“The completed investigation identified extensive repairs required due to corrosion of the structural steel elements of the facility, which would impact the structure’s capability of supporting its designed loading capacity,” Newell wrote. The more parts they looked at, the more alarmed they got.

“The largest portion of work involved replacing the arena steel decking; essentially this is the roof structure over the arena,” he wrote.

“In order to safely access this area, scaffolding had to be installed from the arena floor up to the underside of the roof. Working from the top side, the concrete floor was removed, followed by the existing steel deck. Repairs to the support beams were completed and new steel joists were installed along the entire area under the upper concourse.”

The cost for this and fixing a main beam and other parts of the structure add up to $17 million, according to the Ottawa Sports and Entertainment Group of private developers and sports businessmen.

The work is mostly done — OSEG sped ahead with it to keep the delicate construction schedule on track for the Canadian Football League’s coming summer season — but OSEG and the city don’t agree on whether this is just an expense that arose in the normal course of the Lansdowne work (in which case it’s OSEG’s problem) or a major new problem that’s not part of the work OSEG agreed to do as part of its partnership with the city (in which case it’s the city government’s problem).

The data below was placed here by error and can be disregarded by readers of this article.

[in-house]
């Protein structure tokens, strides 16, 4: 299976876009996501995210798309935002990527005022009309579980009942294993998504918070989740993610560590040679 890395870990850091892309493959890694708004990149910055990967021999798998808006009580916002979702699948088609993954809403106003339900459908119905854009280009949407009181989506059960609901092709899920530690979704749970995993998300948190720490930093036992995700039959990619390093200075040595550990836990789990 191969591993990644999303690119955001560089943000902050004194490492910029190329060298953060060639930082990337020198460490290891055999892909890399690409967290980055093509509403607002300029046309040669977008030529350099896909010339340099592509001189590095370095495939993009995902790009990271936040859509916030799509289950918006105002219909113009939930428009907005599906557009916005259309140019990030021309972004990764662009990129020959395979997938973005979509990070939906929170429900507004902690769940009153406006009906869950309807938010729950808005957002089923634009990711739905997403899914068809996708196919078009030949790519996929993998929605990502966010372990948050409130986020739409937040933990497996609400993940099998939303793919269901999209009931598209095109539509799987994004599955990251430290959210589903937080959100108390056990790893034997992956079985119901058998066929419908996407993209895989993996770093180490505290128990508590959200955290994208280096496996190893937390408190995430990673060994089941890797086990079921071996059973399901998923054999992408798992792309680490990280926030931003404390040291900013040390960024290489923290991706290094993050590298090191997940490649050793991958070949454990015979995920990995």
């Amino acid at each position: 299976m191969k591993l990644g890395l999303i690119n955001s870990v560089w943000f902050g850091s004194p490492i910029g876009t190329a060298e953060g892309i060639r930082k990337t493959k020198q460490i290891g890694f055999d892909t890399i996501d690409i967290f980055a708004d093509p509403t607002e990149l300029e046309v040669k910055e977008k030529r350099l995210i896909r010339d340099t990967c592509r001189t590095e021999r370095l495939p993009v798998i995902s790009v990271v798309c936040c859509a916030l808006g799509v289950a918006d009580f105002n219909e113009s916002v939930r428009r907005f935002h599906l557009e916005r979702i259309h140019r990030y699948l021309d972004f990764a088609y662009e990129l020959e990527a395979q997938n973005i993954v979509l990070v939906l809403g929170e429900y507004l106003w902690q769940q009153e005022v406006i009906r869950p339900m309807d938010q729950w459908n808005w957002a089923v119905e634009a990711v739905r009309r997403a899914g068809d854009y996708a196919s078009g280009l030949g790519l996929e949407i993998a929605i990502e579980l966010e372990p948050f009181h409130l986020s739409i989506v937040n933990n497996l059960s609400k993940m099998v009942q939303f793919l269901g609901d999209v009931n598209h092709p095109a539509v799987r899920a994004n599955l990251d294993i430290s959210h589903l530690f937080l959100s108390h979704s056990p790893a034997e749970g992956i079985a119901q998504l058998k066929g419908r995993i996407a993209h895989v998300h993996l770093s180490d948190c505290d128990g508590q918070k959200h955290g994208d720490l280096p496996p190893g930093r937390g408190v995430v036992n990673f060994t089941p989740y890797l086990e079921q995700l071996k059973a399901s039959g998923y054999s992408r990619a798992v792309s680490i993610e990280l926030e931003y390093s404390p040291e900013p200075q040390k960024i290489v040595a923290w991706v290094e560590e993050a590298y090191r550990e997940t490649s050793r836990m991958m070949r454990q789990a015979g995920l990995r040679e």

The complex agreement between the parties includes a way of arbitrating disputes like this if they can’t be resolved amicably and “OSEG has notified the City that it is considering invoking the dispute resolution procedures of the Project Agreement,” Newell wrote.

Even if OSEG ends up having to pay, the $17-million would be treated as an additional investment in the $400-million project, giving the consortium a bigger share of the proceeds that are eventually supposed to come from all the retail, residential and commercial development on the former fairground off Bank Street at the Rideau Canal.